The fact that here for the first time the Weimar Republic was given an opportunity to present itself outside its own borders as an equal partner within the community of nations explains the ambitious expectation officially accorded the project. Ten years after the end of the war the image of Germany as a presumptuously conservative state characterized by self-glorifying illusions of empire and a pathetic reverence for its Kaiser was still widespread abroad. The young democracy wished to counter this with a restrained expression of its progressiveness and distinctly international orientation. The government sought a new means of expression, untainted by historical allusions.
That project was Mies van der Rohe’s pavilion for the Barcelona International Exposition, 1929, designed to put a new face on Germany, give an open look on the world.
I can only guess how visitors might have received the Mies construction, the pavilion set off to the side of the ceremonial main axis of the fair, away from the rising pomp and elaboration of the other buildings, their articulation of past traditions, of local variations, those bearing assumptions that had conditioned the attendees’ vision all their lives.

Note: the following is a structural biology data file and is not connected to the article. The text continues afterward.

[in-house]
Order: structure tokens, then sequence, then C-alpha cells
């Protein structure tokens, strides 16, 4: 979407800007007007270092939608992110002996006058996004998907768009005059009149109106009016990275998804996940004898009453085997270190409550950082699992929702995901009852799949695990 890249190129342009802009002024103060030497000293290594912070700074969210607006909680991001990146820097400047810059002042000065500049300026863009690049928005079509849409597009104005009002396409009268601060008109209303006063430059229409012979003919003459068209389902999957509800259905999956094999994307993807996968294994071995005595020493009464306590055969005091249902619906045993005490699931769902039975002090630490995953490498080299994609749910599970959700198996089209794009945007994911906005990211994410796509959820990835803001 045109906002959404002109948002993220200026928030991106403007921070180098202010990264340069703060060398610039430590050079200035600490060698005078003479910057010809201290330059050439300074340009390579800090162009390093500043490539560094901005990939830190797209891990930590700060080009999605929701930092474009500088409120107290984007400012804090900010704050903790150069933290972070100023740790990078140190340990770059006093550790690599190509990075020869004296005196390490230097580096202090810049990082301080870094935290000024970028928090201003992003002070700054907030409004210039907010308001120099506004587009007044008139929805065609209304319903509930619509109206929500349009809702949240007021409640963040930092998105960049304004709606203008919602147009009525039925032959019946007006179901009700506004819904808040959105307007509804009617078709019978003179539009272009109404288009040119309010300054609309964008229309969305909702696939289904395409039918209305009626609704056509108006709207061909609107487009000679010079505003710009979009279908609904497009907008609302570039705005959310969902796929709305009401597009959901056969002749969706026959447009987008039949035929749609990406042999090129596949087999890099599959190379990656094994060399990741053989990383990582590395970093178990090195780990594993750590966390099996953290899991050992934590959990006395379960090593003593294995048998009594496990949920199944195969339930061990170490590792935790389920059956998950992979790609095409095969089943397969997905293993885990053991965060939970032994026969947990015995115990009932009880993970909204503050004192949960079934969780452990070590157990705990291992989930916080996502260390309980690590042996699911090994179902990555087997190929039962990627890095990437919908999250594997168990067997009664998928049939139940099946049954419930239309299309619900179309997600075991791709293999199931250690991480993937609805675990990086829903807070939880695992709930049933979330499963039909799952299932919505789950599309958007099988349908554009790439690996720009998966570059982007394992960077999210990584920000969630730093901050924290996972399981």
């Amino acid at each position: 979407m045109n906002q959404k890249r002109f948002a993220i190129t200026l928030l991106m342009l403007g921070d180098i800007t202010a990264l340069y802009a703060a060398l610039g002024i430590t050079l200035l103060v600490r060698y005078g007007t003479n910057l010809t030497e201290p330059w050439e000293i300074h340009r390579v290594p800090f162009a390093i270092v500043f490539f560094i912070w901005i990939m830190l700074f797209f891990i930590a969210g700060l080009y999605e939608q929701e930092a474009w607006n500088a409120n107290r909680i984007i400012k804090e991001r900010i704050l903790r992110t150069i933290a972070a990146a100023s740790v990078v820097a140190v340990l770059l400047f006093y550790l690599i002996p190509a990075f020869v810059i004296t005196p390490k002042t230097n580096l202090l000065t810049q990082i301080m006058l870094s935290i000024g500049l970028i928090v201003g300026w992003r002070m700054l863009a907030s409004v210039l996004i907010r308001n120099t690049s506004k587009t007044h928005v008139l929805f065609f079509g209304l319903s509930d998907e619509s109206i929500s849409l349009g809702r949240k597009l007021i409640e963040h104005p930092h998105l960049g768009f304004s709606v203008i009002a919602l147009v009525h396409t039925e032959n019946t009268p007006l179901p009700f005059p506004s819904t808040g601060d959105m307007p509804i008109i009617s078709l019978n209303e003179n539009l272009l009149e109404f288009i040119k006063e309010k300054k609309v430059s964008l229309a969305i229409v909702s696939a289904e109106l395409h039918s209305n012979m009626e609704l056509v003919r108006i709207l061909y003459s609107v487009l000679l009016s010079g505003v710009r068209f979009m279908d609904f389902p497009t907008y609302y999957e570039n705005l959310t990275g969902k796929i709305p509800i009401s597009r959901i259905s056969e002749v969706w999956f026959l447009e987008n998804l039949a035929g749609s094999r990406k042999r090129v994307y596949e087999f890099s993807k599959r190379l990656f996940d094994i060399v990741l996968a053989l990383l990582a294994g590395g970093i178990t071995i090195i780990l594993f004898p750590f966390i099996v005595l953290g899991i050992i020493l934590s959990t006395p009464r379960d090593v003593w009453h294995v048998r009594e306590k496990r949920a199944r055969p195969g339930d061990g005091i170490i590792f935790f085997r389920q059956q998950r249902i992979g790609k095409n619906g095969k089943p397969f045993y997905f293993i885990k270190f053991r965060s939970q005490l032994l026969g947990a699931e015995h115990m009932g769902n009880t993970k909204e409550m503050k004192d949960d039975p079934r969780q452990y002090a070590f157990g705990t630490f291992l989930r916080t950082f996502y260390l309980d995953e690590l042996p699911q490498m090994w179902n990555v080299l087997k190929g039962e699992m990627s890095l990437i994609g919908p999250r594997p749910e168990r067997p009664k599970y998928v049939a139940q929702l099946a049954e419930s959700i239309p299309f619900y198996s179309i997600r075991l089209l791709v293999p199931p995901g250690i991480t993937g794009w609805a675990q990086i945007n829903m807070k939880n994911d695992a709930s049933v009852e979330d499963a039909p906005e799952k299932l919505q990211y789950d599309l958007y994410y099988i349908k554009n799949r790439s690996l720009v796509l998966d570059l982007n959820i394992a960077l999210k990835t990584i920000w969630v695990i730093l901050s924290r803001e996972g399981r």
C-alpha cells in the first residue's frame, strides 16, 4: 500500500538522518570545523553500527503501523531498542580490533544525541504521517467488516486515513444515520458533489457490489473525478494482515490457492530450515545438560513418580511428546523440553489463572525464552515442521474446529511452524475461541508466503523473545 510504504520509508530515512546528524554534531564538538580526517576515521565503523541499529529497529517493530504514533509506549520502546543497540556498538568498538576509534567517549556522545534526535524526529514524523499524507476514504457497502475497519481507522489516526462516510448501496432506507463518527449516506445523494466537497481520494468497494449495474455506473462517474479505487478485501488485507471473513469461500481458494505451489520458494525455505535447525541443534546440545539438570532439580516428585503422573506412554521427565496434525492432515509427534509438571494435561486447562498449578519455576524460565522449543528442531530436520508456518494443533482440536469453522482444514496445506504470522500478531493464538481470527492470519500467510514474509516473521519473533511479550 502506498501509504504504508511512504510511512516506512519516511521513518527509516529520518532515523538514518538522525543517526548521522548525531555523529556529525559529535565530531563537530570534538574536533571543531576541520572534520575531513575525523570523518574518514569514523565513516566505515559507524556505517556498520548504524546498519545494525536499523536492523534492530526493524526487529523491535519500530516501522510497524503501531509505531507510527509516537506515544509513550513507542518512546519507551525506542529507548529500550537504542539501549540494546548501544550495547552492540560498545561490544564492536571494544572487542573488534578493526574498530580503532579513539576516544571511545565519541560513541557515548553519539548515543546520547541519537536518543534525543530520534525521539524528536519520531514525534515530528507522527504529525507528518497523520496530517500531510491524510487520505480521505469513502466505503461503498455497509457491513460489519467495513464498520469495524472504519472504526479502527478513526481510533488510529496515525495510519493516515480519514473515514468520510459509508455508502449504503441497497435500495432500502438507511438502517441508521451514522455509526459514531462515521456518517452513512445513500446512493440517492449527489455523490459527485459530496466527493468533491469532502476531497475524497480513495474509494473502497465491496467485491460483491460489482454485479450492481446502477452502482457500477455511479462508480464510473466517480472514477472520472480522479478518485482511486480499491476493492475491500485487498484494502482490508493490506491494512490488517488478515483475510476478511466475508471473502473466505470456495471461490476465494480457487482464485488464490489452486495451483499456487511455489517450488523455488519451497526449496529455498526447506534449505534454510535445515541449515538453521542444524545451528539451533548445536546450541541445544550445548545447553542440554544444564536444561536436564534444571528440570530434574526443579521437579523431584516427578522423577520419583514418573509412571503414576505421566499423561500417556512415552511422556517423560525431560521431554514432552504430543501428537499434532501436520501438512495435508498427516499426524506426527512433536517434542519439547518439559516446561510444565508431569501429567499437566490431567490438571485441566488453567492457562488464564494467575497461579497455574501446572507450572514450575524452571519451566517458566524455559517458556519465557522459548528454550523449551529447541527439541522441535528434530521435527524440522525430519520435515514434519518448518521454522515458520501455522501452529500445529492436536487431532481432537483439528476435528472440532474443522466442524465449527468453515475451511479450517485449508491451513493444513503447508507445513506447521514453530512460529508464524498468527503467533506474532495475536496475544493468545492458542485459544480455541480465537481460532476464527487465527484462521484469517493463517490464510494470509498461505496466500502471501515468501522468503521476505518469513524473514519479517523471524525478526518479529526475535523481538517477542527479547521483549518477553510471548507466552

Asymmetric, low lying, simple, close to nothing, really; surrounded by, placed within, beneath, not commanding the life ascending the hill behind; its roofs flat, not pitched, quiet planes suspended beneath an expanding sky—maybe it startled, perhaps it shocked, likely it perplexed. Yet the pavilion has completeness and composure, and its overall aspect is serene. And there is nothing difficult about the Barcelona Pavilion. Rather it goes against assumptions whose difficulty has been attenuated by use, by forgetting, by repression. It challenges more with what it is not as with what it is, raising questions about past assumptions, about what assumptions might take their place.